Since he joined the staff of Christianity Today in 2005, Andy Crouch has become somewhat of a household name in many Christian circles. The last twelve years have seen a lot of mountaintops for him, including the publication of such influential books as Culture Making and Playing God and a successful tenure as CT’s executive editor.

This month, as he prepares for the April publication of his new book The Tech-Wise Family, Crouch is also stepping down from his position at CT to pursue work with the John Templeton Foundation. On his last day in the office, he sat down with CT managing editor Richard Clark to talk about video games, parenthood, and the many twists and turns of his truth-seeking calling.

In April, Andy Crouch will be hosting Christianity Today’s Church Leader Summit at The Outcomes Conference in Dallas Texas. We’d love to see you there! Check out the podcast for information on a special podcasts listeners discount.

On deciding to be a father: “I thought, ‘How do I maximally commit myself to participation in God’s love?’ Most of the people I’m going to love will forget me very quickly. Almost everything I do will be forgotten…. So I realized there’s only one way I could invest my life that would have the most endurance, and that would be if I ever had the chance to have children…. My life is most shaped by the ones who most embodied love.”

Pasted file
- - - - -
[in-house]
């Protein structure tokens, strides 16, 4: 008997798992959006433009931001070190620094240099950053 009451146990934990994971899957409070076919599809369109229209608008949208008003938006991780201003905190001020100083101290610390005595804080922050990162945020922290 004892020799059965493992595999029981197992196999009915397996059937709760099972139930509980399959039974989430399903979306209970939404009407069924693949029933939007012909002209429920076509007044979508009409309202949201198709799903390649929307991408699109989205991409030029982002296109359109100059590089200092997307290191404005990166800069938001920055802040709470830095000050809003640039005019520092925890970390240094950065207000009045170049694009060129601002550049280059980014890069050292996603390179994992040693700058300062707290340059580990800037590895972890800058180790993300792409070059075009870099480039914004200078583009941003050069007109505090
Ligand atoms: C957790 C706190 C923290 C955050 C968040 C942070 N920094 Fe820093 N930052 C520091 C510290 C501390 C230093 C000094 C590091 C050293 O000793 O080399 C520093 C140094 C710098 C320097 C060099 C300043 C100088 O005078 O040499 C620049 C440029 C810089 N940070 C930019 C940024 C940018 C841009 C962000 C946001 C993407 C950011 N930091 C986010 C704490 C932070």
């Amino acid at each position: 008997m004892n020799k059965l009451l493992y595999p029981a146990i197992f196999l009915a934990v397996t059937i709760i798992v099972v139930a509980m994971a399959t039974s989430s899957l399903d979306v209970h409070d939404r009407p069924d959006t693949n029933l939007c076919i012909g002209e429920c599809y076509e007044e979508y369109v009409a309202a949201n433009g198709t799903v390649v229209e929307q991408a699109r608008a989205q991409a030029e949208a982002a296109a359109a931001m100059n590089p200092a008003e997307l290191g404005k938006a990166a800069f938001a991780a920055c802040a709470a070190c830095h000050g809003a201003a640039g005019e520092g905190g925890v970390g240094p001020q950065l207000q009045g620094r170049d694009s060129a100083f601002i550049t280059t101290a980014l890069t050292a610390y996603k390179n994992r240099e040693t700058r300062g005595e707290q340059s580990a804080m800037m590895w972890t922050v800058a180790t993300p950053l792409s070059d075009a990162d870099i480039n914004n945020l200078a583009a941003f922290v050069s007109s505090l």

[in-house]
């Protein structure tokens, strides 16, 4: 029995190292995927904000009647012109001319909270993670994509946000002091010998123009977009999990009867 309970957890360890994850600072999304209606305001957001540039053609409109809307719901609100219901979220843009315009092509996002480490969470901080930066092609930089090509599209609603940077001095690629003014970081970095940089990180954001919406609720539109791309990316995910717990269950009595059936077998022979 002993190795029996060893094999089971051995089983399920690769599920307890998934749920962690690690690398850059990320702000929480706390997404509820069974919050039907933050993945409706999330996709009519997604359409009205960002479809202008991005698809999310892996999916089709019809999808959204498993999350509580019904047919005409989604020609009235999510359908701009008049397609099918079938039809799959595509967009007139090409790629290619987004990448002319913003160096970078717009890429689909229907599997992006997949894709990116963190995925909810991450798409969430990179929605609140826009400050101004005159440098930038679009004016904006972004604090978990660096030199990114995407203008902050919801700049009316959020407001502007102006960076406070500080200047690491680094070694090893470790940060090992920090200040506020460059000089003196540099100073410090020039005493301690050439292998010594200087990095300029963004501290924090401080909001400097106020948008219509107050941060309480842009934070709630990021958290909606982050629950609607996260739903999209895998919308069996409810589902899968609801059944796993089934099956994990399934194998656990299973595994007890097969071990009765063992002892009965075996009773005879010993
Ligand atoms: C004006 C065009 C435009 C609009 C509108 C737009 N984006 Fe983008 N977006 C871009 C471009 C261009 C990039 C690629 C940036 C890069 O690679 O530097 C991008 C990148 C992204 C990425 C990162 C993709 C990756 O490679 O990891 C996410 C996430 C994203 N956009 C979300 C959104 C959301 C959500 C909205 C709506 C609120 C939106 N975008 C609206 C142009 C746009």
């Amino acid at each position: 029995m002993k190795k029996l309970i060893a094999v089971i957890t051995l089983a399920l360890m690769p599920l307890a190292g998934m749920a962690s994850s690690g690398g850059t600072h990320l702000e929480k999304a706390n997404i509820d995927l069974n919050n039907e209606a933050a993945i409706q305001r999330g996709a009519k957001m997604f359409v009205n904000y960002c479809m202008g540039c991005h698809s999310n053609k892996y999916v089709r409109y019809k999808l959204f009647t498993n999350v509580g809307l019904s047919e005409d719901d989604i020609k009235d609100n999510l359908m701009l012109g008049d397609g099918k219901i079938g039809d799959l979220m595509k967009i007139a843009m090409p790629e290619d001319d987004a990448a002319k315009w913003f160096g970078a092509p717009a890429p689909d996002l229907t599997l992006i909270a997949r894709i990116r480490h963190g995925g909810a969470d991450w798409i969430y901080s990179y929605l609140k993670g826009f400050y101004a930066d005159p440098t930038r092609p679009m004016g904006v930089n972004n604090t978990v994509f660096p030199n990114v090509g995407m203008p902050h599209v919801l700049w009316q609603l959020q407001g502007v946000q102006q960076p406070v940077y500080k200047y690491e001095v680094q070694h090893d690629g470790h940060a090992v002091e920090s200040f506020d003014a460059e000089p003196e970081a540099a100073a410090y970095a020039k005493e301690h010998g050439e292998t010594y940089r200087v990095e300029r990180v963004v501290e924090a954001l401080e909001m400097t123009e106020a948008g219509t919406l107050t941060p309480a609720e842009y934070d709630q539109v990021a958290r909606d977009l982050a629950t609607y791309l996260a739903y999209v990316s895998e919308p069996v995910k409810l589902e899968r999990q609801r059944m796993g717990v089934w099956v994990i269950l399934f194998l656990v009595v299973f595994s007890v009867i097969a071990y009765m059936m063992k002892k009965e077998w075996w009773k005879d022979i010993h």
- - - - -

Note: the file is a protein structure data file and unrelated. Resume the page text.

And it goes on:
On what makes “Christian journalism” distinct: “I have a lot in common with my journalist colleague who may not be a believer. We are both seeking the truth and seeking to tell the truth. Really, the only difference is [that] we may have a disagreement about what sources of truth we have access to and what the framework of truth is. As a Christian, I have access to this beautiful reality that actually explains reality better than my neighbors understand it.”

On writing that Trump piece: “When I sat down to write it, I was on a plane to New Orleans, and I drafted it on the plane. I have to say, at that point, I felt a very clear sense of calling and freedom to say what had been brewing for a long time.”

On why journalists aren’t preachers: “It’s which end of truth you start with. The preacher begins with eschatological truth—ultimate truth—and works back to the situation of the people within that person’s hearing. Christian journalists start the other way around: the truth we are first faithful to is what things are like right now, in the light of ultimate truth.”

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The Calling is produced by Richard Clark and Jonathan Clauson.

Theme music by Lee Rosevere, used under Creative Commons 4.0.